This song might be really mean if it weren't so funny. Also I love the original, because I'm always leaving on a jet plane and not knowing when I'll be back again. (I wish there were an option to accept a cookie from airline websites such that when I visit the default ticket type is "one-way.")
I promise this is my last post about NW 188, unless something really startling come to light, like it turns out that the crew members they interviewed are really robots made with alien technology, and not the original pilots at all. Even if they are robots made with ordinary Earth technology. But it has to be at least that startling.
In response to this incident and Aluwings' post on the subject, I tried to keep track of what we did on my last flight to pass the time. Once we were clear of controlled airspace and had bade farewell to the local controller, we:
- commented on how much nicer the weather was than last time we came this way
- discussed the best sort of glasses frames for wearing with headsets
- ate some snacks out of our respective flight bags
- talked about the variation in stickiness of those stickers they put on apples
- compared brands of energy bars/supplement bars/meal replacement bars
- marvelled at the thinness of some of the clouds below us
- performed fuel management tasks
- waved our hands around to try and explain how we were getting a 40 knot tailwind when we were flying to the northwest of a low
- took some pictures of the clouds
- looked at the list of nearest airports about forty different times, some of which we then clicked on to see the names and frequencies
- called flight services for altimeter settings and the latest destination weather (14,000 broken) and forecast (tempo three miles in snow broken 2000)
- discussed an alternate plan should there be a snowstorm so fierce that we couldn't get in
- turned on the windshield defroster just to make sure it worked (yes)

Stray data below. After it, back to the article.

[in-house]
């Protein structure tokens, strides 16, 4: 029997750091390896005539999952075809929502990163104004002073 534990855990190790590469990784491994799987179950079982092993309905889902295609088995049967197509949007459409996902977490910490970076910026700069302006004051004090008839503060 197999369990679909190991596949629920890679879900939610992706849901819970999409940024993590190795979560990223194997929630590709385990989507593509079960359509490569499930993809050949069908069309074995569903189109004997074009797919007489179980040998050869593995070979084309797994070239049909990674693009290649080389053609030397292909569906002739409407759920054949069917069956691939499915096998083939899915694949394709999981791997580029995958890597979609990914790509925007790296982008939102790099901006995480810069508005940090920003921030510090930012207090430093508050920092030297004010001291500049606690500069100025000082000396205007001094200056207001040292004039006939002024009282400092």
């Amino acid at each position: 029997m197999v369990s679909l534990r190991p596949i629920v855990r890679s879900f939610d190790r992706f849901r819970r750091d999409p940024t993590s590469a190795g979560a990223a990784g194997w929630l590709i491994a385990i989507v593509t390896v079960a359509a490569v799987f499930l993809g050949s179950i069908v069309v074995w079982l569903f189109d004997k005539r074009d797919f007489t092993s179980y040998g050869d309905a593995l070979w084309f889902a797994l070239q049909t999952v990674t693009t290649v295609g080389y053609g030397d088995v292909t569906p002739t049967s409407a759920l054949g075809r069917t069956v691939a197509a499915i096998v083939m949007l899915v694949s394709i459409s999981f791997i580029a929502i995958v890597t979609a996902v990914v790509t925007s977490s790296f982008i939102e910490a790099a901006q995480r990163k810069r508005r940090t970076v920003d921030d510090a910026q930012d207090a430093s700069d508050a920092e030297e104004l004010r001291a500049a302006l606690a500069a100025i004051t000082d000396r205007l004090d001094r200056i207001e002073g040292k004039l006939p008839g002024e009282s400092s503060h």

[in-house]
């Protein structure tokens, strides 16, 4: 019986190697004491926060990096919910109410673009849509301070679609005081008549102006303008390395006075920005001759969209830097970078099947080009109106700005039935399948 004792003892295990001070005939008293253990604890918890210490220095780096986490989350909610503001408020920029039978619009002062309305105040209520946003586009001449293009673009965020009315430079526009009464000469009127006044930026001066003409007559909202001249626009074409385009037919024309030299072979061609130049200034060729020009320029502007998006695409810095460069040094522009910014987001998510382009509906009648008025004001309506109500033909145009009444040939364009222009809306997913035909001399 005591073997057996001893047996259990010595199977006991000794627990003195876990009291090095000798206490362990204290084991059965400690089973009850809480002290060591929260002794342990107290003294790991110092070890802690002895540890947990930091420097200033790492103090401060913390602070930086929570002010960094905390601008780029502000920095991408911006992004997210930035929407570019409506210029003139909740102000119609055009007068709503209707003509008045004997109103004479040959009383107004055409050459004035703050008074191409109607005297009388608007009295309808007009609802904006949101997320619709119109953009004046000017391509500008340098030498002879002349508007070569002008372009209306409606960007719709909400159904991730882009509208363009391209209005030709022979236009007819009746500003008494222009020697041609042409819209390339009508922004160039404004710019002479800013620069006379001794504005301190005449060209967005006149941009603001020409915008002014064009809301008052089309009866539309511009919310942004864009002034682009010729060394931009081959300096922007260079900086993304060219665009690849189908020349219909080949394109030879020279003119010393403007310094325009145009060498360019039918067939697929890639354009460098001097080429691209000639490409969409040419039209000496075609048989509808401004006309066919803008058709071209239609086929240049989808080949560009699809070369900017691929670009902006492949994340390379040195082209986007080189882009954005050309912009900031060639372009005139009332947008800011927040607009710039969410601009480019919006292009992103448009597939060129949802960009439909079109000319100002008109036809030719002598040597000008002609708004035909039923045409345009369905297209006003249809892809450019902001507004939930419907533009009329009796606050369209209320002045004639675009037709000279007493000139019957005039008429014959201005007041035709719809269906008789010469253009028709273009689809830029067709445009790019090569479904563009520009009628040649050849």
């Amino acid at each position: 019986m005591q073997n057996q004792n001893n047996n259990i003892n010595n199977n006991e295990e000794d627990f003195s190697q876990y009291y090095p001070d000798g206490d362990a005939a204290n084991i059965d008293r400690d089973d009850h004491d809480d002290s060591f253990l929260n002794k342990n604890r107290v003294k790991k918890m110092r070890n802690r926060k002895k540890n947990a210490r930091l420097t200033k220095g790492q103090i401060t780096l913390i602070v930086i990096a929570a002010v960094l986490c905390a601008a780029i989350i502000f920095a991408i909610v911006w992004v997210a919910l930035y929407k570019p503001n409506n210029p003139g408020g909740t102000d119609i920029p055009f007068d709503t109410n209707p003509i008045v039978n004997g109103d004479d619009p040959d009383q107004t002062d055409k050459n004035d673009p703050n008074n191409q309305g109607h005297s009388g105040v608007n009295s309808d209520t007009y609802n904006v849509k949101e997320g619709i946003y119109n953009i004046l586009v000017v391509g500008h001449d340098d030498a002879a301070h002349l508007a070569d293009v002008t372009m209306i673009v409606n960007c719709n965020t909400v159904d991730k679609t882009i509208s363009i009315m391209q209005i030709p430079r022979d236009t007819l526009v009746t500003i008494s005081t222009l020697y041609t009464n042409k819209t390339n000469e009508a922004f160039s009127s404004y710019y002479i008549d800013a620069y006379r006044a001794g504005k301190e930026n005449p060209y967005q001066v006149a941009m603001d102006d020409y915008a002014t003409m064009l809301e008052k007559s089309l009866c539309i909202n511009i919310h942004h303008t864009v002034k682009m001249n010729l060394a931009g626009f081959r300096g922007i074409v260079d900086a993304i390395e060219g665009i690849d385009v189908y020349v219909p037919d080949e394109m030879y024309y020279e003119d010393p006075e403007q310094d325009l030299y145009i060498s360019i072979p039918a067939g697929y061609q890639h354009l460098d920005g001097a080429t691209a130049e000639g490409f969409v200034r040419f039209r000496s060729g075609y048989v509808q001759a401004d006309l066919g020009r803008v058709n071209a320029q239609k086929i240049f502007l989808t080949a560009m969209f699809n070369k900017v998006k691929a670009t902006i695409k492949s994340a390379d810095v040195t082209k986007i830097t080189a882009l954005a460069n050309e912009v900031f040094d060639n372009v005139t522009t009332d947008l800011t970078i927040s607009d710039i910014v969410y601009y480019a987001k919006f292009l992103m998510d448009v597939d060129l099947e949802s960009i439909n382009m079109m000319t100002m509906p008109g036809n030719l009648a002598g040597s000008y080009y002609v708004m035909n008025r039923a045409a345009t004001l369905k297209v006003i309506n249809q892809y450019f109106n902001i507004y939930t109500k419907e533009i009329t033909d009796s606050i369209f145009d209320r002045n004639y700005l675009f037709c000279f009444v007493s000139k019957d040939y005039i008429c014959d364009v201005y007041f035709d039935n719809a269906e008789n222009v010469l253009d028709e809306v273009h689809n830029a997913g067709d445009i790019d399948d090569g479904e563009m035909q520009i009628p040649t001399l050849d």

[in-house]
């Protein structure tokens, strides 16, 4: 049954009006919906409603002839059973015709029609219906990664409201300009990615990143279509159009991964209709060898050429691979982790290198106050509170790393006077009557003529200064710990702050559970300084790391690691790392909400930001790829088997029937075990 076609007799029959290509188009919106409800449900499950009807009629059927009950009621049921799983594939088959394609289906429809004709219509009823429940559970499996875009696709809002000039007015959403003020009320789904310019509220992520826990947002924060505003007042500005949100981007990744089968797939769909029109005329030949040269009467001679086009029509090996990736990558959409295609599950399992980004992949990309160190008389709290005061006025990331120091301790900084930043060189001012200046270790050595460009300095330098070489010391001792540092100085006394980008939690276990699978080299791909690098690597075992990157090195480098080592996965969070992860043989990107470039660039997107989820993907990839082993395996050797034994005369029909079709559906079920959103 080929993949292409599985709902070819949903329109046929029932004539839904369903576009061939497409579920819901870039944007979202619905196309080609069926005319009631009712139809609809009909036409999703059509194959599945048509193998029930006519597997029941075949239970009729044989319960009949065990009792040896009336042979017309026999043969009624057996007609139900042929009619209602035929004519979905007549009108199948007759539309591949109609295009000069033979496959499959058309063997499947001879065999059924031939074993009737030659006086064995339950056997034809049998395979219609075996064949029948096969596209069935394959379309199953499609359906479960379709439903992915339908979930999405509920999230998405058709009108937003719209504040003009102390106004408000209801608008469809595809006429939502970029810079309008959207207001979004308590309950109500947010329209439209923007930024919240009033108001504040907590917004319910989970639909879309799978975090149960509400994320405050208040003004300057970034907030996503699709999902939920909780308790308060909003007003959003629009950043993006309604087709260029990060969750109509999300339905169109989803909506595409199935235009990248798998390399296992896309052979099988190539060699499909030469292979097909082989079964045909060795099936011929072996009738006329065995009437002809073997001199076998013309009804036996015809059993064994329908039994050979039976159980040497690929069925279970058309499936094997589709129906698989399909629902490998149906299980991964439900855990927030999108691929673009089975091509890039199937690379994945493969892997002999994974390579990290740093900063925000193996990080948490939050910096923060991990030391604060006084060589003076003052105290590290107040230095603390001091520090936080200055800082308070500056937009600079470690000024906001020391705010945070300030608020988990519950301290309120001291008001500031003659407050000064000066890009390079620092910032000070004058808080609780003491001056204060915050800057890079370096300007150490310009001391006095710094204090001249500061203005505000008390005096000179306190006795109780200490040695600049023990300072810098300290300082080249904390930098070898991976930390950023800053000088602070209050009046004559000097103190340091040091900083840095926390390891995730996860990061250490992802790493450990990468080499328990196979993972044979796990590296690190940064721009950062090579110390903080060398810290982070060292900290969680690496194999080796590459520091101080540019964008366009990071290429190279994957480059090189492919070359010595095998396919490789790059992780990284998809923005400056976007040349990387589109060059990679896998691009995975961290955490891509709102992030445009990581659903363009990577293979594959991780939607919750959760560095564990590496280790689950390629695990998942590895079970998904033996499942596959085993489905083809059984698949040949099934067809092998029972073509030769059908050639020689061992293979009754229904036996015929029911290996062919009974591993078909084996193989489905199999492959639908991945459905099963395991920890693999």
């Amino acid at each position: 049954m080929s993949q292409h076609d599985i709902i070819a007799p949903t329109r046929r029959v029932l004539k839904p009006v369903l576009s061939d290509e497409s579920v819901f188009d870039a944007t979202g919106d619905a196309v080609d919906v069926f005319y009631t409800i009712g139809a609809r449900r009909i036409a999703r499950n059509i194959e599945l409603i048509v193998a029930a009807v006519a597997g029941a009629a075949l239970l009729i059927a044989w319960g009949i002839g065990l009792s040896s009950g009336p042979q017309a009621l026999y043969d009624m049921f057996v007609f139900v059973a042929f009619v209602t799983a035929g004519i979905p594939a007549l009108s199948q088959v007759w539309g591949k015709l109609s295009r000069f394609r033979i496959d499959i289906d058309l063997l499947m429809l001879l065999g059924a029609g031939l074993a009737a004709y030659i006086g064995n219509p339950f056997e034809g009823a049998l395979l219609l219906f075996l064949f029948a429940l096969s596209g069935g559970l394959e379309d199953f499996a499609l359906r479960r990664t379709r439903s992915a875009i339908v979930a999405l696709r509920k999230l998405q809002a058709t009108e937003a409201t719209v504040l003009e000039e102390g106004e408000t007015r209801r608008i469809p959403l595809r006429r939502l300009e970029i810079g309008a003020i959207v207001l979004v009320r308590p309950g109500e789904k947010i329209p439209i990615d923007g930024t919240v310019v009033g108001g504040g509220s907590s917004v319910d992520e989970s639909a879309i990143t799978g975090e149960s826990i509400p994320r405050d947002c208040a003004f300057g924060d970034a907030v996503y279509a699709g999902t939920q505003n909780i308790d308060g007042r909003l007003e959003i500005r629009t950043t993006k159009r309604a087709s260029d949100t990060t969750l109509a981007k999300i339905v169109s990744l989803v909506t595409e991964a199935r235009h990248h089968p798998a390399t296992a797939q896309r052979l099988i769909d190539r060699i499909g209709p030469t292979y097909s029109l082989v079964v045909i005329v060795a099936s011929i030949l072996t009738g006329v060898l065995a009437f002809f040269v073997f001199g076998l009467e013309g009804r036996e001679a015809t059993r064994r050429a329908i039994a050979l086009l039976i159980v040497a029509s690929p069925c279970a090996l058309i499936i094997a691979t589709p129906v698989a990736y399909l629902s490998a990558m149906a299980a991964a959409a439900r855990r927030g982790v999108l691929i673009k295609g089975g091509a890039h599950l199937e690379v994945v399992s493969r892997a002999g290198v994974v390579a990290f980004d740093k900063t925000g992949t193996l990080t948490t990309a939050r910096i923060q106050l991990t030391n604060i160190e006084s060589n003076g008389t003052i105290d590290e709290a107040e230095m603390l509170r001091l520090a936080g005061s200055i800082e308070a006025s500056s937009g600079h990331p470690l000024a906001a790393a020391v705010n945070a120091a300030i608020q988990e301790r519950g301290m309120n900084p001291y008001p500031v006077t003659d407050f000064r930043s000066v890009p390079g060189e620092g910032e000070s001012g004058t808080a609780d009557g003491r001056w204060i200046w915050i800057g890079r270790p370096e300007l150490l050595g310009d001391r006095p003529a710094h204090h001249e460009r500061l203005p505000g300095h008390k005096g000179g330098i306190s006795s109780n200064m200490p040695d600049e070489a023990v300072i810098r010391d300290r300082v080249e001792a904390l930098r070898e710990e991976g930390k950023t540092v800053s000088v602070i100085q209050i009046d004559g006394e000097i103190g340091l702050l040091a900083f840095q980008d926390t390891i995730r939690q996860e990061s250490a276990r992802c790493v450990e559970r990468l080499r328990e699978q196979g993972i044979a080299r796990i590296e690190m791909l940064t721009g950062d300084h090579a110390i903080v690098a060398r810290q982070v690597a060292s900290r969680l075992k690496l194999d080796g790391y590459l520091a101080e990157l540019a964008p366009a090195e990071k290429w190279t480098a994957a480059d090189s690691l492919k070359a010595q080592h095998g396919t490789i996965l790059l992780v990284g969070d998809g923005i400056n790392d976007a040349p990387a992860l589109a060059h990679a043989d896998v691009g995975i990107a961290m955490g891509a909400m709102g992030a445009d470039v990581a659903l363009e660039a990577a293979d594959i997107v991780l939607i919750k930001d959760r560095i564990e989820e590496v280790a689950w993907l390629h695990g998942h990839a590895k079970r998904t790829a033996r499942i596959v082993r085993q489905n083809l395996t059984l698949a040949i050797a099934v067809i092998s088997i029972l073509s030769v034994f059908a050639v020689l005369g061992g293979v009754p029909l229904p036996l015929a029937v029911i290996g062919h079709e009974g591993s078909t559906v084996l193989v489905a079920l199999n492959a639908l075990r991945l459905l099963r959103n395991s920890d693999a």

- discussed the potential of the defroster as a hand-warmer (good)
- climbed 2000'
- pulled out the POH and looked up the single-engine performance ceiling for our weight, new altitude and outside air temperature
- looked up the times in the journey log for a previous flight so we could laugh at how much faster this one was
- tried to locate the source of a draught, but decided it was just air circulation from the cabin, so cranked up the rear heat
- gratuitously adjusted some heating system sliders which the mechanic said weren't connected to anything that he could see
- kept track of our position on the paper charts as well as in the GPS
- looked up the names of lakes that we passed
- looked up an aerodrome we overflew in the CFS to see who owned it
That's kind of the size of it. It doesn't seem boring when you're there. This song, however is going on my iPod.
Great song both the parody and the original. Cruise can get quite dull. Especially in a jet flying in the flight levels-the view just isn't as good from 30,000ft. i guess playing with the laptop just isn't the thing to do.
the song is incredible.
It goes to show how much we "need" technology to keep us entertained. So what will it take to keep the latest crop of pilots focused on the job, instead of getting distracted by iphone applications? (I am waiting for the day when the iphone will be able to fly the airplane...)
My favorite: "waved our hands around to try and explain how we were getting a 40 knot tailwind when we were flying to the northwest of a low."
I tried to explain the Coriolis Effect to somebody last month -- and succeeded! The kid's still got it....
Oh, I Love it :-) !
What will the flying public think when they climb aboard a computerized flight with no crew members! It's in our future. So what happens when there's a glitch?!? The ol'laptop faux pas may not seem so inappropriate at that moment.
I will be long retired by that time, busy navigating the golf course and sail boat. Something my current schedule just doesn't allow, let me rephrase that, not as much time as I would like.
"[G]ratuitously adjusted some heating system sliders which the mechanic said weren't connected to anything that he could see."
For some reason, the idea of doing that rather frightens me.
Verification word: madesc: the sort of pilot who twiddles sliders whose function nobody knows.
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